Abuse We Don’t Want To Believe, Ctd

The Dylan Farrow letter got Ann Friedman thinking about men’s anxiety over false sexual assault accusations:

My friend Adam Serwer once made the astute observation that most white people “can only relate to racial discrimination in the abstract. What white people can relate to is the fear of being unjustly accused of racism.” The lesson translates to cases of sexual assault and harassment. Those of us who have been forced to personally cope with powerful men behaving badly are certain that the accusers in these situations are worth listening to. “These are not stories we tell for fun, attention or revenge,” tweeted Lena Dunham. There are many women like us working in media, but we’re outnumbered — or definitely outranked — by men who are inclined to relate to the experience of being accused.

Natalie Shure explains why young victims of sex crimes have the deck stacked against them:

[T]here is something inherently imbalanced about a child abuse case. The very secrecy that makes the truth “unknowable” is an instrument of the crime.

With no witnesses or credible legal evidence, the “he said/she said” conundrum prevails. The assailant knows this, and he can use it to his advantage. As soon as children make allegations, they enter a world filled with adult concepts—ideas they themselves don’t entirely understand. In order to even tell their stories, they have to learn a new language, putting vague, undefined feelings into unfamiliar words. The whole drama plays out in a grown-up context, which means the grown-up always has the upper hand. Neutrality never even has a chance.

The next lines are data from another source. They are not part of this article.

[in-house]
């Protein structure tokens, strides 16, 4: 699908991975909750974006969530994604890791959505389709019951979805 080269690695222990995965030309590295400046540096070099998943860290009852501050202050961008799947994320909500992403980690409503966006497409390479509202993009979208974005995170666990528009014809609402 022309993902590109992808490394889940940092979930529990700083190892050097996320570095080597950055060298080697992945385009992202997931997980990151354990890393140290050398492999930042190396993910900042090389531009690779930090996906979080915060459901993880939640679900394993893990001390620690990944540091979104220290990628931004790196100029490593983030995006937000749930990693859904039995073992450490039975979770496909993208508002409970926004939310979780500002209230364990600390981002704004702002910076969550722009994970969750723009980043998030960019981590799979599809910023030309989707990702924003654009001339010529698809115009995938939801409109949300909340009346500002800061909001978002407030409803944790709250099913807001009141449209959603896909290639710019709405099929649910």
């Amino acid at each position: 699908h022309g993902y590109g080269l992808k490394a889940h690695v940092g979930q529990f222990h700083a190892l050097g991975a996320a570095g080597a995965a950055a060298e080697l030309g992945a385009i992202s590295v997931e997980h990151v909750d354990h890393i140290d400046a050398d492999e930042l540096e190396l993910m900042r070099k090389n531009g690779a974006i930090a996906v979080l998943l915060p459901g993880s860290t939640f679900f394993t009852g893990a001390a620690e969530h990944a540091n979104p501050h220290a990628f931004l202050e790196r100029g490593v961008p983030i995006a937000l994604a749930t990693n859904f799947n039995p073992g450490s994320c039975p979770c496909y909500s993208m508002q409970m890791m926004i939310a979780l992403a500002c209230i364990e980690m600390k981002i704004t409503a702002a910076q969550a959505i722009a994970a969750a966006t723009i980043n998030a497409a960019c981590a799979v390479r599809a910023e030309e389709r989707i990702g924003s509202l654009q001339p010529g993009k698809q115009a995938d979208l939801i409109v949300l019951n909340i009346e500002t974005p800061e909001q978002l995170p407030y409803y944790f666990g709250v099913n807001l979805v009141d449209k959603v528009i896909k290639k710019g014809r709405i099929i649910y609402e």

Dahlia Lithwick urges the jurors of the court of public opinion to stop pretending we can arrive at any meaningful conclusions:

Recognize that dressing your personal opinions up in fancy talk of “burdens of proof” and “presumptions of innocence” helps clarify almost nothing and confuses a great deal. Mob justice often has all the trappings of an unbiased search for truth, but it’s actually just an (understandable) outpouring of rage and blame. We have statutes of limitation, not to punish complaining witnesses but because the legal system recognizes that memories and evidence are degraded over time, even as umbrage on both side burns brighter than ever.

Investigative journalism is one thing. But the Court of Public Opinion is what we used to call villagers with flaming torches. It has no rules, no arbiter, no mechanism at all for separating truth from lies. It allows everything into evidence and has no mechanism to separate facts about the case from the experiences and political leanings of the millions of us who are all acting as witnesses, judges, and jurors. So go ahead and tweet your truth or publicly shame someone who is tweeting hers, but don’t believe for an instant that this is how complicated factual disputes get resolved or that this will change hearts and minds about our woefully anti-woman, anti-victim culture.

Dahlia is, of course, right. The fact that Woody Allen was exonerated by the serious clinical investigation into the claims of child abuse at the time is the best factual evidence we are likely to get – apart from the obvious anguish of Dylan Farrow. There is no reconciling of these two things. There is just the weighing of them both in our own minds. For my part, because the experience of being abused is more traumatizing than being accused (though both are traumatic), I tend to insist on taking any victim’s account seriously. Especially when it seems they have nothing to gain by it but the venting of extreme pain.

Earlier Dish on Dylan Farrow here, here, and here.